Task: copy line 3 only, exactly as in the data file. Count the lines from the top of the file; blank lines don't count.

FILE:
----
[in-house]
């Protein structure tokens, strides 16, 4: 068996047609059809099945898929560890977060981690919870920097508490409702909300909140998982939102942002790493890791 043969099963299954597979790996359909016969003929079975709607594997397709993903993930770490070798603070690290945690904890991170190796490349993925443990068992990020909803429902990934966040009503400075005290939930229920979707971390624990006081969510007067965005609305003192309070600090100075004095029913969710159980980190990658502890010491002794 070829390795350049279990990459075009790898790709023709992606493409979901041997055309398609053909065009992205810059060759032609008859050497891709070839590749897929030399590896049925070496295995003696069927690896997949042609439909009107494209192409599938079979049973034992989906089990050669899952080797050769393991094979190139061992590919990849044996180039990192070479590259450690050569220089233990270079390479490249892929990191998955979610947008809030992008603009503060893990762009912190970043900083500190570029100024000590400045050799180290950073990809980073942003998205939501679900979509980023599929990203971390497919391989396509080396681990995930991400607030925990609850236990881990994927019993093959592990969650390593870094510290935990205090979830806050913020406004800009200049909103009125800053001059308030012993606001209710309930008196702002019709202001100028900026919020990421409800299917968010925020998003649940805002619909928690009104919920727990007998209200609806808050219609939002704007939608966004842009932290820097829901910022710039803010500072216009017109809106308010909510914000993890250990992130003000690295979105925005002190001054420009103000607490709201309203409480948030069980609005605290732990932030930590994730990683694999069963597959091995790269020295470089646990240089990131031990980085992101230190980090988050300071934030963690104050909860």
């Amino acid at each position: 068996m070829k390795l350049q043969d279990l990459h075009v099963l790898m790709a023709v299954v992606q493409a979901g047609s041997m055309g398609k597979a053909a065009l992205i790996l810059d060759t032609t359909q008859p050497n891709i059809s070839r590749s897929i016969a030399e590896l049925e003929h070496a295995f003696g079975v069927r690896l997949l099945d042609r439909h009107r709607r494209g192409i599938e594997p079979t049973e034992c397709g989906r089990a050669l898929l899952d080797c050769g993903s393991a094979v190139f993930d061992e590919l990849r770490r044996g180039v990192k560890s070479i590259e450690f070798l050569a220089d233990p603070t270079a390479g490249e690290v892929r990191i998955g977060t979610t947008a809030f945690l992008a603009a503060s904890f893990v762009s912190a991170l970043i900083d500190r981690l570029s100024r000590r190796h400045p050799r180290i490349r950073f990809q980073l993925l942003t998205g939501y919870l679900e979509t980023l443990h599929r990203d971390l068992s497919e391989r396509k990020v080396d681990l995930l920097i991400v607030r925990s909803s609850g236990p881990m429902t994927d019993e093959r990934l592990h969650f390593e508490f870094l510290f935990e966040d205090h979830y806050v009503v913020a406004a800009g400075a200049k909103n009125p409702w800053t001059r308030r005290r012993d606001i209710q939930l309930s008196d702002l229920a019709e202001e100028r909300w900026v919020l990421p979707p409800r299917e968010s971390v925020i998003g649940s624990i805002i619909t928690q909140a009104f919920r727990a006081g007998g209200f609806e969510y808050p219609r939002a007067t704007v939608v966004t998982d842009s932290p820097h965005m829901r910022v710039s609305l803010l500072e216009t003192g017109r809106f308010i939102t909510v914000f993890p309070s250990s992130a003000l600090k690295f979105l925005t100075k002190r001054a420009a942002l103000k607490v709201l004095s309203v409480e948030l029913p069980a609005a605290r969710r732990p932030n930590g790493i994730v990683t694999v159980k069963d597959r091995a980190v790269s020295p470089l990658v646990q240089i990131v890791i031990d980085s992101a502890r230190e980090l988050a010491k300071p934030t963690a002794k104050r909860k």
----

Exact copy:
């Amino acid at each position: 068996m070829k390795l350049q043969d279990l990459h075009v099963l790898m790709a023709v299954v992606q493409a979901g047609s041997m055309g398609k597979a053909a065009l992205i790996l810059d060759t032609t359909q008859p050497n891709i059809s070839r590749s897929i016969a030399e590896l049925e003929h070496a295995f003696g079975v069927r690896l997949l099945d042609r439909h009107r709607r494209g192409i599938e594997p079979t049973e034992c397709g989906r089990a050669l898929l899952d080797c050769g993903s393991a094979v190139f993930d061992e590919l990849r770490r044996g180039v990192k560890s070479i590259e450690f070798l050569a220089d233990p603070t270079a390479g490249e690290v892929r990191i998955g977060t979610t947008a809030f945690l992008a603009a503060s904890f893990v762009s912190a991170l970043i900083d500190r981690l570029s100024r000590r190796h400045p050799r180290i490349r950073f990809q980073l993925l942003t998205g939501y919870l679900e979509t980023l443990h599929r990203d971390l068992s497919e391989r396509k990020v080396d681990l995930l920097i991400v607030r925990s909803s609850g236990p881990m429902t994927d019993e093959r990934l592990h969650f390593e508490f870094l510290f935990e966040d205090h979830y806050v009503v913020a406004a800009g400075a200049k909103n009125p409702w800053t001059r308030r005290r012993d606001i209710q939930l309930s008196d702002l229920a019709e202001e100028r909300w900026v919020l990421p979707p409800r299917e968010s971390v925020i998003g649940s624990i805002i619909t928690q909140a009104f919920r727990a006081g007998g209200f609806e969510y808050p219609r939002a007067t704007v939608v966004t998982d842009s932290p820097h965005m829901r910022v710039s609305l803010l500072e216009t003192g017109r809106f308010i939102t909510v914000f993890p309070s250990s992130a003000l600090k690295f979105l925005t100075k002190r001054a420009a942002l103000k607490v709201l004095s309203v409480e948030l029913p069980a609005a605290r969710r732990p932030n930590g790493i994730v990683t694999v159980k069963d597959r091995a980190v790269s020295p470089l990658v646990q240089i990131v890791i031990d980085s992101a502890r230190e980090l988050a010491k300071p934030t963690a002794k104050r909860k």